Doomsday prediction goes hi-tech as eBible leader warns thru podcast great fire would burn world on Oct 7, 2015

By @vitthernandez on
Chris McCann
The leader of eBible Fellowship, Chris McCann, warns the world would end of Oct 7, 2015. YouTube

Just barely two weeks after doomsayers warned that the world would end with the lunar eclipse and blood moon on Sept 27, another Christian group is spreading apocalyptic messages to its followers. The leader of eBible says great fire would consume Earth today – Oct 7, 2015!

And the way that Chris McCann, leader of the eBible fellowship, made the warning is high tech as he goes beyond the church pulpit. McCann warns his followers through a five-part podcast series titled “Why October 7, 2015, is the likely end of the world,” reports The Telegraph.

Podcast Apple Chief Executive Steve Jobs gives a sneak preview of a new device, codenamed iTV, to the crowd at an Apple media event at the Yerba Buena Center of the Arts theater in San Francisco, California, September 12, 2006. The device will allow consumers to stream movies, music, photos, podcasts and television shows to their home entertainment systems.  Reuters/Dino Vournas

As expectedly, like other Christian leader, McCann points to the Bible as the source of his warning. He cited the Great Flood during the time of Noah who survived the deluge by building an ark according to specs provided by God the Father.

He then quotes 2Peter: 3 that God will destroy the Earth by fire. The doomsday prophet initially placed the end of the world in May 2011 but revised it to Oct 7, 2015, although he played it safe by saying there is only a strong likelihood that it would end today, but added a fine print that said “there’s an unlikely possibility that it will not.”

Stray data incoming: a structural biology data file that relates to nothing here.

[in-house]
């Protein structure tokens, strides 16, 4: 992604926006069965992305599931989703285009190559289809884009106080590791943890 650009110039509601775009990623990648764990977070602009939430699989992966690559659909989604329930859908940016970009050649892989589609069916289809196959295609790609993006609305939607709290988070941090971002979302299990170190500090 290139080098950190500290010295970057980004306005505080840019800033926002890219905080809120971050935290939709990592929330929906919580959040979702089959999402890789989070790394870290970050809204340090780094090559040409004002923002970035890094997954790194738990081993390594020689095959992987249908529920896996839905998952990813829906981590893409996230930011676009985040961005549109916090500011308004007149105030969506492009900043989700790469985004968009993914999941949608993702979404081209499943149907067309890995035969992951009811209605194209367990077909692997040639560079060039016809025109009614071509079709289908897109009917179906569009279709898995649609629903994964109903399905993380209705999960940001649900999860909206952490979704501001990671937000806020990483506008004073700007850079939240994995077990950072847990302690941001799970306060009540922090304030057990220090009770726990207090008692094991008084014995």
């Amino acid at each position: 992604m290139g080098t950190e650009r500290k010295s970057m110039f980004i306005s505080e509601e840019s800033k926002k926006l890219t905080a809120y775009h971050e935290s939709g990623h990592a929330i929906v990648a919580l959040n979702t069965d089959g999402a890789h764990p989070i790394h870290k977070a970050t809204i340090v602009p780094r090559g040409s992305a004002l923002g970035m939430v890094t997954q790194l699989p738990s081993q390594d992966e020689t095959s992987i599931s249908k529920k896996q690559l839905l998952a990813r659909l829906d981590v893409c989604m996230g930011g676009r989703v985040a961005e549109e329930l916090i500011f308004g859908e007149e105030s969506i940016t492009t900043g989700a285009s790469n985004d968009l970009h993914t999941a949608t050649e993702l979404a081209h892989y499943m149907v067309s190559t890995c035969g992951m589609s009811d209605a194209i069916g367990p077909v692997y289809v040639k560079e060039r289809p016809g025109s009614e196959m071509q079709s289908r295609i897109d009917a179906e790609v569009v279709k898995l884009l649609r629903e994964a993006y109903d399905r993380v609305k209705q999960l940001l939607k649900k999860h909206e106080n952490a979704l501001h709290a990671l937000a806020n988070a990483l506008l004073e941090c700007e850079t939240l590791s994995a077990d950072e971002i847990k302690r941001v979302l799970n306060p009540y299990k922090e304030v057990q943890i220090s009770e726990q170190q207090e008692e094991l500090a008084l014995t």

But according to CNET, it was Harold Camping, a California preacher and radio host who made the May 11, 2011 prediction. However, eBible revised it, explaining that date was just the start of a 1,600-day countdown to the final annihilation.

One scientific possibility of how great fire could consume earth is an asteroid hit, but even the National Aeronautics and Space Administration, or NASA, had issued a statement in September that “NASA knows of no asteroid or comet currently on a collision course with Earth, so the probability of a major collision is quite small.”

NASA, in fact, even announced that it has severed tied with Sentinel, a private foundation engaged in asteroid hunting, because it would need $30 million to $40 million to keep on track with Sentinel’s programme. But the space agency reiterated its support for Near Earth Object-asteroid hunting by partnering instead with California-based firm B612 Foundation.

Interestingly, Telegraph ran an online survey to ask readers what they would do if it was indeed the last 24 hours of Earth. About 36 percent said they would get drunk, 31 percent would watch a movie on Netflix and chill, 17 percent would spend all their savings and 16 percent would go to work.

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